Type of Commercial Real People
The Living Room Candidate - Transcript
"High Prices," Eisenhower, 1952
[TEXT: EISENHOWER answers AMERICA]
MALE NARRATOR: Eisenhower answers America.
WOMAN: You know what things cost today. High prices are just driving me crazy.
EISENHOWER: Yes, my Mamie gets after me about the high cost of living. It's another reason why I say it's time for a change, time to get back to an honest dollar and an honest dollar's worth.
"High Prices," Citizens for Eisenhower, 1952
Maker: Rosser Reeves for Ted Bates and Co.Video courtesy of the John F. Kennedy Presidential Library.
From Museum of the Moving Image, The Living Room Candidate: Presidential Campaign Commercials 1952-2012.
www.livingroomcandidate.org/commercials/1952/high-prices (accessed January 22, 2017).
If the candidate is usually the star of a commercial, then “real people” can serve as valuable extras. Sometimes they even find themselves in starring roles. These citizens represent the electorate, and they are used in commercials to show that the candidate is in touch with their concerns and feelings—or that the opponent is not.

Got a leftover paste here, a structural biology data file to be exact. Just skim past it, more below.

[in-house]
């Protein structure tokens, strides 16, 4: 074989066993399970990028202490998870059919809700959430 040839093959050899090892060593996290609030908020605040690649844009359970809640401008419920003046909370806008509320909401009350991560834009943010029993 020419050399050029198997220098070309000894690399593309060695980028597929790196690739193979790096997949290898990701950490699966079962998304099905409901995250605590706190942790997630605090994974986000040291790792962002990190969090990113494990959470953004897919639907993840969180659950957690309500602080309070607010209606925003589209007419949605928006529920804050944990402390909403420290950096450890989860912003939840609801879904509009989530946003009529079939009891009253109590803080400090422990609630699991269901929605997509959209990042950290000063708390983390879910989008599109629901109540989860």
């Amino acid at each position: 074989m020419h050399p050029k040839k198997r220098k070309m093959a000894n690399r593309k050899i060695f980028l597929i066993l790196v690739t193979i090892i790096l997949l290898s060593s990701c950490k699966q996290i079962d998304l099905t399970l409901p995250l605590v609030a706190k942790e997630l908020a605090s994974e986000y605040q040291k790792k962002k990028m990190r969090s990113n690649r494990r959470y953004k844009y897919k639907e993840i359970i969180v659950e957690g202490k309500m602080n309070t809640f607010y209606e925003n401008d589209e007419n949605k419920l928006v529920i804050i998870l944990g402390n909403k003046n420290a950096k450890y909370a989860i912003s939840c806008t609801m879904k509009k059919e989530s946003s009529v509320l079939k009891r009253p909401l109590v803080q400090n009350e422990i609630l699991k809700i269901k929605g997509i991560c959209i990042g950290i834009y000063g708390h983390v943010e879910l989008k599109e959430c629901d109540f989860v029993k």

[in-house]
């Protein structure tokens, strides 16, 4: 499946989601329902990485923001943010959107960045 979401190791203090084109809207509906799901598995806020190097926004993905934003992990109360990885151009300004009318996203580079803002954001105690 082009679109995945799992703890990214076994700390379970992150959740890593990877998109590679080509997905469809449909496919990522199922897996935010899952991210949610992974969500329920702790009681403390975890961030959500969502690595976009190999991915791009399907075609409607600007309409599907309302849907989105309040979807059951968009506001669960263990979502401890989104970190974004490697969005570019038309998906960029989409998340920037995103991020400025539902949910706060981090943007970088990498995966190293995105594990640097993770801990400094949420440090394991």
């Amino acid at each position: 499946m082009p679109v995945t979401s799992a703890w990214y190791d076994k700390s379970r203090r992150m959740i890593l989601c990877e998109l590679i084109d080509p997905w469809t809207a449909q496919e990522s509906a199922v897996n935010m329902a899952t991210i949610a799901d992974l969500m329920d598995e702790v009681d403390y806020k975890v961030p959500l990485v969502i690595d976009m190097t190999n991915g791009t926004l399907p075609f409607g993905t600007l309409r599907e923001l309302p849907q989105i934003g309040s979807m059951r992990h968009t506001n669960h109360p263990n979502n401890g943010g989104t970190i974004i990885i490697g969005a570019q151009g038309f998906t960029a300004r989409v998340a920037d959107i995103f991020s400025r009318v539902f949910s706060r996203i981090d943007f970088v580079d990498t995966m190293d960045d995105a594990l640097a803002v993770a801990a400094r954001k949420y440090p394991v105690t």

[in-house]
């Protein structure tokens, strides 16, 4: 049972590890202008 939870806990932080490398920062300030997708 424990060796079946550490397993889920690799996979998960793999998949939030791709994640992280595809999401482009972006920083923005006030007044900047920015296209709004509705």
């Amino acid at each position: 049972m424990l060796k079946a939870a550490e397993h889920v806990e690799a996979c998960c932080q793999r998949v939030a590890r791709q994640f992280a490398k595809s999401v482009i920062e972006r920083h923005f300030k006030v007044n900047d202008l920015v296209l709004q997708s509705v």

Basically, there are two types of “real people” spots: one shows the candidate directly interacting with one or more people, in a situation that looks as candid and unrehearsed as possible; and the other uses man-in-the-street testimonials in documentary-style scenes of supposedly genuine off-the-cuff reactions.